In Phase 2, a Community Working Group of approximately 30 volunteers further explored the issues identified by the community. Proposed direction for revisions to the OCP was presented back to the community at the June 22 Open House. The next step is to draft a revised OCP and bring it back to the Working Group and community for review and revision.
Also as part of this OCP Review an Active Transportation Plan is being created, and a preliminary analysis of the Agricultural Land Reserve boundary is being conducted. Read below for more information on those projects.
The Active Transportation Plan sets forth a new approach to satisfying transportation and recreation demand, working toward a multi-layered active transportation network of roadways, trails, waterways, and supporting programs and services that facilitate sustainable, safe and healthy transportation. The AT Plan aims to shift demand to active modes that encourage physical activity and reduce carbon emissions, while building a healthier, more sustainable community. Although there are significant challenges, there are also a number of opportunities that the Regional District of Nanaimo can leverage in order to achieve increased walking and cycling without compromising safety, security and comfort.
Visit the Active Transportation Plan website.
One of the primary outcomes of this project is to increase confidence in the accuracy of the ALR boundary in Area 'H'. The project is designed to identify discrepancies and to evaluate land lying within and outside the ALR for its suitability for farming.
The project's findings will be used to update existing agricultural data for Area 'H', and will be used to inform the Electoral Area 'H' OCP Review. Further, the information from the study may be used if the RDN were to pursue an application to the ALC for an ALR boundary adjustment in the future. This project does not imply that property will be excluded from or included in the ALR, nor make it easier to develop.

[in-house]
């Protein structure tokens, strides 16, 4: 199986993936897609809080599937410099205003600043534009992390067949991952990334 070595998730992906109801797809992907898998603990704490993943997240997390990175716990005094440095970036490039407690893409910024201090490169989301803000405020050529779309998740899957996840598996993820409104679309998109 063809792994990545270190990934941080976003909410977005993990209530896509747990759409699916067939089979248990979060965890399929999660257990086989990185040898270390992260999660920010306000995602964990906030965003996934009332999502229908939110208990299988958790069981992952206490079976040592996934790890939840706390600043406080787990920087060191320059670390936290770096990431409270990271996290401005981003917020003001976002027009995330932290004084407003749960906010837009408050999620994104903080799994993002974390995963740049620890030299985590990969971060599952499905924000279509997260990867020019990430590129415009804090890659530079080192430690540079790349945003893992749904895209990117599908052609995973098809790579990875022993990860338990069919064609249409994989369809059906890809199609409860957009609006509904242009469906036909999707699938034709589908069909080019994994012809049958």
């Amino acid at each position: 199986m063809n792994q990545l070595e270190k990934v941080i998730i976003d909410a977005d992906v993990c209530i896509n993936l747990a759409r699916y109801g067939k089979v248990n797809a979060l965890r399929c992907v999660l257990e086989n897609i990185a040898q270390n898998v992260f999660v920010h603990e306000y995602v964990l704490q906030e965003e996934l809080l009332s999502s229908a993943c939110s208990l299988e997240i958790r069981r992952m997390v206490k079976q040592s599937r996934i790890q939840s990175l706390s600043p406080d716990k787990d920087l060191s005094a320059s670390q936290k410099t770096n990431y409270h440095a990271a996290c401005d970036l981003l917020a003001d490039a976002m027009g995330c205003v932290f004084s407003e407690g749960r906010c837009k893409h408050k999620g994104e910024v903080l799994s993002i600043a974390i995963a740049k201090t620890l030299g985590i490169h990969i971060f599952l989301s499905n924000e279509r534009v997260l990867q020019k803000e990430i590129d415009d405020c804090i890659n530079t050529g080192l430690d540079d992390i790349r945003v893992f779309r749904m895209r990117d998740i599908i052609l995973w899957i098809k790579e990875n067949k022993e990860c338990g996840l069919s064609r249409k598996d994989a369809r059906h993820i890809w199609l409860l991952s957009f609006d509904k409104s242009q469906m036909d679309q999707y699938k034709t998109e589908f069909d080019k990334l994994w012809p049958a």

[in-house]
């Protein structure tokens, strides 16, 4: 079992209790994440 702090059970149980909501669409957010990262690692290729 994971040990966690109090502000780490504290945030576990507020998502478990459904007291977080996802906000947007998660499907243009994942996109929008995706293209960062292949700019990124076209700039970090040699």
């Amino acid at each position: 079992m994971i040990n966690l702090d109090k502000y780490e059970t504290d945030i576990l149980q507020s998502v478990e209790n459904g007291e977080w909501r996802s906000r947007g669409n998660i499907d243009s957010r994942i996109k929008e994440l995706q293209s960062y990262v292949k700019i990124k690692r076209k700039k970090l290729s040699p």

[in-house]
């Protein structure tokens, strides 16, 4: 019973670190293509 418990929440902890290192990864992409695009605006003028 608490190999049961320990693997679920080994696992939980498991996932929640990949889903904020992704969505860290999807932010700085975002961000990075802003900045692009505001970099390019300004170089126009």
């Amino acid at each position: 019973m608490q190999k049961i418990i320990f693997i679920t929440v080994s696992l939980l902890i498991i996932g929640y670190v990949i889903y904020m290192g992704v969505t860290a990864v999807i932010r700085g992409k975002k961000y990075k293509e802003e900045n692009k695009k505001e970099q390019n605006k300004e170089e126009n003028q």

The project started in June 2016 and is scheduled to conclude in early 2017.
In the early 1970s, the determination of the Agricultural Land Reserve (ALR) boundary was based largely on the Government of Canada's Canada Land Inventory (CLI) maps which were available at a 1:50,000 scale. The CLI system rated land for agricultural capability on a scale of Class 1 to Class 7 based on biophysical factors such as soils and climate. Class 1 land is considered the most suitable for a wide range of agricultural production while Class 7 land has no capability for agriculture. The original designation guidelines, generally stated, included lands in the ALR if they had capability ratings of Class 1 to 4.
The draft ALR maps were produced in the early 1970s by the Ministry of Agriculture and were then provided to Regional Districts so that recommendations and adjustments could be made based on public information from community meetings. The official ALR boundaries were subsequently confirmed by government between 1974 and 1975.
In the 1980's, province-wide ALR fine tuning reviews were initiated by the ALC in order to have the boundary refined for accuracy in areas where new data had become available. The results are that the ALR in the RDN consists of an estimated 18,729 hectares of lands, of which 3,387 hectares is located within Area 'H'.
If you meet the criteria and have not been contacted by the RDN or Upland Consulting, you can contact Ione Smith at 1-778-999-2149 or email@example.com to participate.
For general questions and comments about the OCP review for Area 'H', please visit the OCP review website at www.rdn.bc.ca/areahocp or contact Courtney Simpson, Senior Planner, RDN at firstname.lastname@example.org or 250-390-6510.